Insurers blow horn against below-radar Uber drivers
Jamaica’s main insurance umbrella group has warned vehicle owners and operators enlisting with ride-sharing service Uber that they could compromise their coverage if they fail to disclose the arrangement to their insurers. The Insurance Association...
Jamaica’s main insurance umbrella group has warned vehicle owners and operators enlisting with ride-sharing service Uber that they could compromise their coverage if they fail to disclose the arrangement to their insurers.
The Insurance Association of Jamaica (IAJ) has also sounded a note of caution to the Holness administration, saying that the Government should shield licensed taxicab interests from collapse amid the prospect of competitive disadvantage.
Uber’s entry into the domestic market on Tuesday drew both praise and condemnation amid broad uncertainty about the terms of its engagement here and whether its operations breached Jamaican law.
The insurance lobby said on Thursday that, while it welcomed any development that would improve transportation services, it maintained that all operators in the sector should comply with the law and offer the requisite protection for drivers, passengers, and other commuters.
“Equally, operators should have a level playing field. Standards for licensing, insurance, driver qualifications, and all other requirements should be met by all providers,” the IAJ, whose executive director is Orville Johnson, said in response to queries from The Gleaner.
“Having been prevented from raising fares for eight years, and then having faced a catastrophic loss of demand caused by COVID-19, the Jamaican taxi industry should be protected from unfair competition.”
Uber’s model, which it has dubbed ‘vehicle-with-driver’ lease agreements, detours from the standard framework in Jamaica where public passenger operators have to seek authorisation from the Transport Authority, the regulator that levies a raft of licensing and processing fees.
The ride-share giant said that its service is backed by Guardian Insurance, but the insurer has declined to give details of the arrangement, citing a non-disclosure agreement.
But the IAJ has telegraphed that unwitting drivers who try to do a double dance in the dark will not have coverage in the event of an accident, if their partnership is not divulged.
“Uber has stated that they are providing cover for legal liability to third parties, and injury to passengers. There is no insurance for damage to the operator’s car,” the IAJ noted.
Further, it said the coverage provided by Uber applies only when a registered Uber passenger is in the vehicle.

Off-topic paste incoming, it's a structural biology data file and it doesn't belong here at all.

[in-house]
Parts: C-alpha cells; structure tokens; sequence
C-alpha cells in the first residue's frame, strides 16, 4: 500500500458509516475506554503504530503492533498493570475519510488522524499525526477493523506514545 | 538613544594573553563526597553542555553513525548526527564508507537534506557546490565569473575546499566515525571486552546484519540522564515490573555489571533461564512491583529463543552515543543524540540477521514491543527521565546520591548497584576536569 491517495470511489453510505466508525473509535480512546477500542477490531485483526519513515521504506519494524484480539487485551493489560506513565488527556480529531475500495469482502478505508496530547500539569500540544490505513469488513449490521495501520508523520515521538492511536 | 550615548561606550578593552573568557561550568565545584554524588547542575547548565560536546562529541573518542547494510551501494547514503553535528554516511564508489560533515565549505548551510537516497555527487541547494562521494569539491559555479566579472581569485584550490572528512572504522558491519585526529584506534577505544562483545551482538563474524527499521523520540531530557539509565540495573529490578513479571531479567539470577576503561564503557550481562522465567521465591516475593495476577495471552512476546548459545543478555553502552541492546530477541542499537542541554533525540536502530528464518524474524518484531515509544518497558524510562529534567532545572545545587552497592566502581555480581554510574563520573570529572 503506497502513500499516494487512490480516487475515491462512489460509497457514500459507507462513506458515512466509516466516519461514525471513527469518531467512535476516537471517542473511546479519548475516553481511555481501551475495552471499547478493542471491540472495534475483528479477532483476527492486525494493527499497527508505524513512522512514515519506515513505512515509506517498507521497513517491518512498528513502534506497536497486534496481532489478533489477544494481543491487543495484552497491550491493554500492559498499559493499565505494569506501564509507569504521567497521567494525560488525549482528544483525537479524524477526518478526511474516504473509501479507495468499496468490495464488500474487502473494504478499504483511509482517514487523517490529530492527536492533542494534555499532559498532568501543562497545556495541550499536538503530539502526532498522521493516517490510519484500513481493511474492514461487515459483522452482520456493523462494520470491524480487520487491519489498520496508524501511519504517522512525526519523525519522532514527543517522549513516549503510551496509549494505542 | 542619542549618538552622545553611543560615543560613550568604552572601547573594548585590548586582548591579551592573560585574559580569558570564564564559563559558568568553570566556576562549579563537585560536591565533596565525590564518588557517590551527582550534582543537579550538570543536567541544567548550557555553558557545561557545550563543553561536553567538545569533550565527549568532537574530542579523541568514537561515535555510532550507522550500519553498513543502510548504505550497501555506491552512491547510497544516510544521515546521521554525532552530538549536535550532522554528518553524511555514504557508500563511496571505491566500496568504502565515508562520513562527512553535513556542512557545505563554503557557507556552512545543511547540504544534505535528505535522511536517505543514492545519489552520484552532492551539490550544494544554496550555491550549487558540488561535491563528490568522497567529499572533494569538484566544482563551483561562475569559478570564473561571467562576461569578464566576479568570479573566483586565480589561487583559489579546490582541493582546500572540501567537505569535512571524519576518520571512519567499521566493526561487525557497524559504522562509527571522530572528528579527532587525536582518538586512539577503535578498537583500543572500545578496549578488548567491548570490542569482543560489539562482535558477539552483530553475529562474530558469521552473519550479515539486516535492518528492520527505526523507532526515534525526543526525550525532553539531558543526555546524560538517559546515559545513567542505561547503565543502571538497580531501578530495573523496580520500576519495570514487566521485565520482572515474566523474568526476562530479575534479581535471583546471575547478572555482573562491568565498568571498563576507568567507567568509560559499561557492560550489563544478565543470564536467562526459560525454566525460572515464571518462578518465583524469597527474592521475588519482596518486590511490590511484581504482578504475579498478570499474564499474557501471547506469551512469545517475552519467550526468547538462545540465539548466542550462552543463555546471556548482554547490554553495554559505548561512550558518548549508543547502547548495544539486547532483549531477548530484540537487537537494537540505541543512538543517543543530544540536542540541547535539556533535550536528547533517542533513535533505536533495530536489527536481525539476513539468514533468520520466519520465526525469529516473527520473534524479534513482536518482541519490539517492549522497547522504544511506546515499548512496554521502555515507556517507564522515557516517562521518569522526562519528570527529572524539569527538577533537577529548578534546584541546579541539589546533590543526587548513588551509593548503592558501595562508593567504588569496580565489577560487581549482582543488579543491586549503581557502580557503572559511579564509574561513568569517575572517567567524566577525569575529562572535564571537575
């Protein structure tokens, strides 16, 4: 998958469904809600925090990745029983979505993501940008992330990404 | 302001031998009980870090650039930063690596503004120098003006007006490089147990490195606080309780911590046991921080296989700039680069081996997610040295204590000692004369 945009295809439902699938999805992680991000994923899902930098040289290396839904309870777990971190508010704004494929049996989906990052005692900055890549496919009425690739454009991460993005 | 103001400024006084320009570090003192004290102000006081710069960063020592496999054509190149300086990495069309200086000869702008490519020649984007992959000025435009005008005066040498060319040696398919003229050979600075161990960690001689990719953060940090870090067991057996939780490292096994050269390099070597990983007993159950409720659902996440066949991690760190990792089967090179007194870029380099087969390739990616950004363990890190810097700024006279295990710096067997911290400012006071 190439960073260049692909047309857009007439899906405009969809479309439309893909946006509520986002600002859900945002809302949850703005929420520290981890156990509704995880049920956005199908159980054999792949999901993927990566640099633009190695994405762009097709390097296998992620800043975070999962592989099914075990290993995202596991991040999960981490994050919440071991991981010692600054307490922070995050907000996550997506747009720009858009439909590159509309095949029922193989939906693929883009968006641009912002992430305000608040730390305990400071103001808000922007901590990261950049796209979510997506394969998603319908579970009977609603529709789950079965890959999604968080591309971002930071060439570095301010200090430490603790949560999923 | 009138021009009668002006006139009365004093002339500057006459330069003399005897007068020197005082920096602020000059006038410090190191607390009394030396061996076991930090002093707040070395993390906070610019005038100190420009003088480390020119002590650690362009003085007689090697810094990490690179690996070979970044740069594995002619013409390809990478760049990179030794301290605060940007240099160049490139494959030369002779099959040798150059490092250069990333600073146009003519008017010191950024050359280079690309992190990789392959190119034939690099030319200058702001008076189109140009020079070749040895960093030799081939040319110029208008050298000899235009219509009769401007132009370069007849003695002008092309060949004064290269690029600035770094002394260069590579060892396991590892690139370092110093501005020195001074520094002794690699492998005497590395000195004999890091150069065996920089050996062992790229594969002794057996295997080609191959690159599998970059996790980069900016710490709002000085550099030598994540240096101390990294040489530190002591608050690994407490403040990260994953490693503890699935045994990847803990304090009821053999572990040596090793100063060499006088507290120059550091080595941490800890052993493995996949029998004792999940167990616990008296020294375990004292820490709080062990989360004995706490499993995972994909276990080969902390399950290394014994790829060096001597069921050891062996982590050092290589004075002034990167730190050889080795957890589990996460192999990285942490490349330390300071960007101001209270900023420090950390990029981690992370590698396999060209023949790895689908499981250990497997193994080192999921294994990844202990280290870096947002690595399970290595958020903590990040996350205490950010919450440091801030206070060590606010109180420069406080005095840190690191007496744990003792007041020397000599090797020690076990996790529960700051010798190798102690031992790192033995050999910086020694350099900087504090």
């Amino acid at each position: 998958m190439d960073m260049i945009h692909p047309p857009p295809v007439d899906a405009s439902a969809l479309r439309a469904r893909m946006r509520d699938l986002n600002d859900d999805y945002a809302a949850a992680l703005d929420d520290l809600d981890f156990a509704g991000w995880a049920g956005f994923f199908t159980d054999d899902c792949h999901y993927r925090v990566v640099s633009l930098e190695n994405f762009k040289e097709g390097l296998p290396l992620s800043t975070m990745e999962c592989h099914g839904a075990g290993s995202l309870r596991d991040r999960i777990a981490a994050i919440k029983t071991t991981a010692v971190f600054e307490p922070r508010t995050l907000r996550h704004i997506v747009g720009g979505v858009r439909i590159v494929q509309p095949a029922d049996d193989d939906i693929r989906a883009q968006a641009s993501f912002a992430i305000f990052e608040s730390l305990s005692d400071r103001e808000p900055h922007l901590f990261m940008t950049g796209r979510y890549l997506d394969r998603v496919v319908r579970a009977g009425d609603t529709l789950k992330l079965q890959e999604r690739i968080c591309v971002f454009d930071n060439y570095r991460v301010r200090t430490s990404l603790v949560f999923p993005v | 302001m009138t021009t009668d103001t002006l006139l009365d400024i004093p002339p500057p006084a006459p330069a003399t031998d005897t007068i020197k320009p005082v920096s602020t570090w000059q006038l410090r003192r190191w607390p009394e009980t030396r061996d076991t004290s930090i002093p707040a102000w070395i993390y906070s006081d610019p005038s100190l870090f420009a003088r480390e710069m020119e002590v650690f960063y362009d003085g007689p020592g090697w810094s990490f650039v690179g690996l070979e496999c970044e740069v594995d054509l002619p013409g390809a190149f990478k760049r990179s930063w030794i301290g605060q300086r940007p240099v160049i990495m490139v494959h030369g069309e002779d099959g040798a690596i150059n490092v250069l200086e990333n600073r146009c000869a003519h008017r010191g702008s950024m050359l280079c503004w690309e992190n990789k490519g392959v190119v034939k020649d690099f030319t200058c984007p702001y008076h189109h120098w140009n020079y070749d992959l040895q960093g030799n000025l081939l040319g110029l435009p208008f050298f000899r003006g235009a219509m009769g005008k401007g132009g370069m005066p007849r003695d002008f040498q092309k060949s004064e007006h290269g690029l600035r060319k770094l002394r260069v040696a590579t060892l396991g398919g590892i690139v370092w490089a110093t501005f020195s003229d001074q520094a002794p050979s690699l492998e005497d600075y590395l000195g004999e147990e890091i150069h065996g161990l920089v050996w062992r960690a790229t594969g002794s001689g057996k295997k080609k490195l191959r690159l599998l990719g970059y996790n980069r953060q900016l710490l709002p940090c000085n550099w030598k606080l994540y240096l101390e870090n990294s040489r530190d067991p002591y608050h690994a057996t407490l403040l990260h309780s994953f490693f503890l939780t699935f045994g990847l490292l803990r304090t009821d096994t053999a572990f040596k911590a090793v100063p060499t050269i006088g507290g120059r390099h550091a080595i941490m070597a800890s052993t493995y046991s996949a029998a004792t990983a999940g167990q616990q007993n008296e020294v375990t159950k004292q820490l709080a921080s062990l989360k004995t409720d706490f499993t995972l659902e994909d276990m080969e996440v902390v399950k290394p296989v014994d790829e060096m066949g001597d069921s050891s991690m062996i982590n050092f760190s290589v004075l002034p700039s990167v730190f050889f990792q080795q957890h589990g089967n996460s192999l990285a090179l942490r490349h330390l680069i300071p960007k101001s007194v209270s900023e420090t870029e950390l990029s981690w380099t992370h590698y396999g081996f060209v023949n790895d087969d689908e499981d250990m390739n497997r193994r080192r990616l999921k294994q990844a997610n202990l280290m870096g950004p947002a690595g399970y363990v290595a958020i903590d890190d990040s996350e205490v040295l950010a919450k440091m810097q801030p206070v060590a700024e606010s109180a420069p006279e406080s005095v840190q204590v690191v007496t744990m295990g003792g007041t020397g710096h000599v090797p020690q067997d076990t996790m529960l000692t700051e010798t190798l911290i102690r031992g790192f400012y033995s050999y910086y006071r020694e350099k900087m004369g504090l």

“At all other times, the operator must rely on his or her own insurance. It is, therefore, critical for Uber operators to ensure that their own insurer is aware that the vehicle will be used for ride-sharing,” the association added
Since Uber’s low-key arrival, which paradoxically stirred a publicity firestorm, other ride-share companies have revved up plans to get their slice of the market.
Aryvve officially launched the expansion of its ride-sharing operations to Kingston and Greater Portmore, while RedPlate Technologies Jamaica launched a transporter app.
At Thursday’s launch, CEO of Aryvve, Ray Lee, said drivers will be charged a yearly subscription fee of $15,000.
“All our drivers will keep 70 per cent of their earnings. For the first month, we will allow them to keep 75 per cent of their earnings,” said Lee, adding that the company’s goal is to have 150 drivers in Kingston and Greater Portmore.
Lee further said that promotions will be offered to drivers and clients for the first month of expansion in July. He added that drivers would be trained and provided with vehicle stickers and branded shirts.
Meanwhile, Aldo Antonio, CEO of RedPlate, told The Gleaner that its goal is to enrol 5,000 vehicles - motorcycles, route taxis, hackney carriages, Coaster buses, and trucks - by June next year.
Antonio said his company is not threatened by Uber’s operational model, which allows private vehicles to offer transportation services. Uber operates in 10,000 cities in 69 countries.
“We are more focused on offering a combination of rides and delivery services, so our business model centres on dual revenue streams as opposed to a single revenue stream,” Antonio said.
Drivers affiliated with RedPlate will be vetted and undergo training and familiarisation sessions before receiving approval to operate. On completion, each transporter will be provided with a smartphone with a preloaded driver app. Each phone will be equipped with a data and call plan.
“RedPlate does not participate in the revenue of its transporters, opting to use a subscription revenue model. As such, RedPlate transporters will keep the vast majority of their revenue from both rides and delivery,” Antonio said.